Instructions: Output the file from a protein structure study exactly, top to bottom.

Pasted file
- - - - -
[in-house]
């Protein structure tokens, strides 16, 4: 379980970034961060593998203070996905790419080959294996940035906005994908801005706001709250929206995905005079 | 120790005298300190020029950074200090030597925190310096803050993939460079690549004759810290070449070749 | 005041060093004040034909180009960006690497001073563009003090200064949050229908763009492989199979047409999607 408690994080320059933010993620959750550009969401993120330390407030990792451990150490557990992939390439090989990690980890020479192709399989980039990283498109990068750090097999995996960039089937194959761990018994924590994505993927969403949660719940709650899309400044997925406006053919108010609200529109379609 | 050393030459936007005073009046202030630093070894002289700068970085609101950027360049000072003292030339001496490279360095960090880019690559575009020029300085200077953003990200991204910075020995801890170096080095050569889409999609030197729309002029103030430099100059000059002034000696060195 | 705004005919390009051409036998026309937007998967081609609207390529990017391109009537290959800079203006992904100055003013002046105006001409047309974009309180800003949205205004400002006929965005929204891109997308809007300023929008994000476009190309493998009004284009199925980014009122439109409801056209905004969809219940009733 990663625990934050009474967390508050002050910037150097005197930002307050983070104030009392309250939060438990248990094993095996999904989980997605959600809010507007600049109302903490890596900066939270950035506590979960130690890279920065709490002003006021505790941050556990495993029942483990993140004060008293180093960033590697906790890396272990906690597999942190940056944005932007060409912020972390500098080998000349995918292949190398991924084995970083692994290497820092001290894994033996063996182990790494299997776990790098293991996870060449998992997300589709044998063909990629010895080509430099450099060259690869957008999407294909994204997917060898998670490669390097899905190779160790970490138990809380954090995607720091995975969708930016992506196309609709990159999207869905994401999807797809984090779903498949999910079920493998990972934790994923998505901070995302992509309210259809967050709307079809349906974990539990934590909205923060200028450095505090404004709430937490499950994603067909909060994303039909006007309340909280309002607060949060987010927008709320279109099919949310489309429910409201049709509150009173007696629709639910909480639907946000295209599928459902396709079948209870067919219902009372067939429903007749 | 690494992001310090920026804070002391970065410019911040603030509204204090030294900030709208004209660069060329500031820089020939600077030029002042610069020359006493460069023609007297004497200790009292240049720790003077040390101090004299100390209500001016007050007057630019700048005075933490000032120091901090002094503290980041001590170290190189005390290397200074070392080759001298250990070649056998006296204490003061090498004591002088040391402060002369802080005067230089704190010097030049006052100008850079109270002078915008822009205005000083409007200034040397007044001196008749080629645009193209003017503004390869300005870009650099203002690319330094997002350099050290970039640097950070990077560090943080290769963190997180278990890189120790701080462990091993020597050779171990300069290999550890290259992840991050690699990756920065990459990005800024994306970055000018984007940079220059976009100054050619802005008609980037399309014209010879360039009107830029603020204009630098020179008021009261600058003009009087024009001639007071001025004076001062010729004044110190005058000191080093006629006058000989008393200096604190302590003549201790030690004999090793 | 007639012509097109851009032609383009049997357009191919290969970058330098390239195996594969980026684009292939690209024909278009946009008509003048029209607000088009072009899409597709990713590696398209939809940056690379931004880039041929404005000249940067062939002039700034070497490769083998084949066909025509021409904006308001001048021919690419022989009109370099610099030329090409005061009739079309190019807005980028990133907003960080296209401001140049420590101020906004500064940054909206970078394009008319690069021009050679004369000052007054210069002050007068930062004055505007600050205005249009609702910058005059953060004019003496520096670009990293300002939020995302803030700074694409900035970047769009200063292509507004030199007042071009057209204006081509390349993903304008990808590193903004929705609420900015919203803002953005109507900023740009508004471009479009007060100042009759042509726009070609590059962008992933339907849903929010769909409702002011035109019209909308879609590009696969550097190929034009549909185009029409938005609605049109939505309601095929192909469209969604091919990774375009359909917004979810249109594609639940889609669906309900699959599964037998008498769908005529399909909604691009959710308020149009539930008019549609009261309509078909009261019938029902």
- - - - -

[in-house]
């Protein structure tokens, strides 16, 4: 379980970034961060593998203070996905790419080959294996940035906005994908801005706001709250929206995905005079 | 120790005298300190020029950074200090030597925190310096803050993939460079690549004759810290070449070749 | 005041060093004040034909180009960006690497001073563009003090200064949050229908763009492989199979047409999607 408690994080320059933010993620959750550009969401993120330390407030990792451990150490557990992939390439090989990690980890020479192709399989980039990283498109990068750090097999995996960039089937194959761990018994924590994505993927969403949660719940709650899309400044997925406006053919108010609200529109379609 | 050393030459936007005073009046202030630093070894002289700068970085609101950027360049000072003292030339001496490279360095960090880019690559575009020029300085200077953003990200991204910075020995801890170096080095050569889409999609030197729309002029103030430099100059000059002034000696060195 | 705004005919390009051409036998026309937007998967081609609207390529990017391109009537290959800079203006992904100055003013002046105006001409047309974009309180800003949205205004400002006929965005929204891109997308809007300023929008994000476009190309493998009004284009199925980014009122439109409801056209905004969809219940009733 990663625990934050009474967390508050002050910037150097005197930002307050983070104030009392309250939060438990248990094993095996999904989980997605959600809010507007600049109302903490890596900066939270950035506590979960130690890279920065709490002003006021505790941050556990495993029942483990993140004060008293180093960033590697906790890396272990906690597999942190940056944005932007060409912020972390500098080998000349995918292949190398991924084995970083692994290497820092001290894994033996063996182990790494299997776990790098293991996870060449998992997300589709044998063909990629010895080509430099450099060259690869957008999407294909994204997917060898998670490669390097899905190779160790970490138990809380954090995607720091995975969708930016992506196309609709990159999207869905994401999807797809984090779903498949999910079920493998990972934790994923998505901070995302992509309210259809967050709307079809349906974990539990934590909205923060200028450095505090404004709430937490499950994603067909909060994303039909006007309340909280309002607060949060987010927008709320279109099919949310489309429910409201049709509150009173007696629709639910909480639907946000295209599928459902396709079948209870067919219902009372067939429903007749 | 690494992001310090920026804070002391970065410019911040603030509204204090030294900030709208004209660069060329500031820089020939600077030029002042610069020359006493460069023609007297004497200790009292240049720790003077040390101090004299100390209500001016007050007057630019700048005075933490000032120091901090002094503290980041001590170290190189005390290397200074070392080759001298250990070649056998006296204490003061090498004591002088040391402060002369802080005067230089704190010097030049006052100008850079109270002078915008822009205005000083409007200034040397007044001196008749080629645009193209003017503004390869300005870009650099203002690319330094997002350099050290970039640097950070990077560090943080290769963190997180278990890189120790701080462990091993020597050779171990300069290999550890290259992840991050690699990756920065990459990005800024994306970055000018984007940079220059976009100054050619802005008609980037399309014209010879360039009107830029603020204009630098020179008021009261600058003009009087024009001639007071001025004076001062010729004044110190005058000191080093006629006058000989008393200096604190302590003549201790030690004999090793 | 007639012509097109851009032609383009049997357009191919290969970058330098390239195996594969980026684009292939690209024909278009946009008509003048029209607000088009072009899409597709990713590696398209939809940056690379931004880039041929404005000249940067062939002039700034070497490769083998084949066909025509021409904006308001001048021919690419022989009109370099610099030329090409005061009739079309190019807005980028990133907003960080296209401001140049420590101020906004500064940054909206970078394009008319690069021009050679004369000052007054210069002050007068930062004055505007600050205005249009609702910058005059953060004019003496520096670009990293300002939020995302803030700074694409900035970047769009200063292509507004030199007042071009057209204006081509390349993903304008990808590193903004929705609420900015919203803002953005109507900023740009508004471009479009007060100042009759042509726009070609590059962008992933339907849903929010769909409702002011035109019209909308879609590009696969550097190929034009549909185009029409938005609605049109939505309601095929192909469209969604091919990774375009359909917004979810249109594609639940889609669906309900699959599964037998008498769908005529399909909604691009959710308020149009539930008019549609009261309509078909009261019938029902």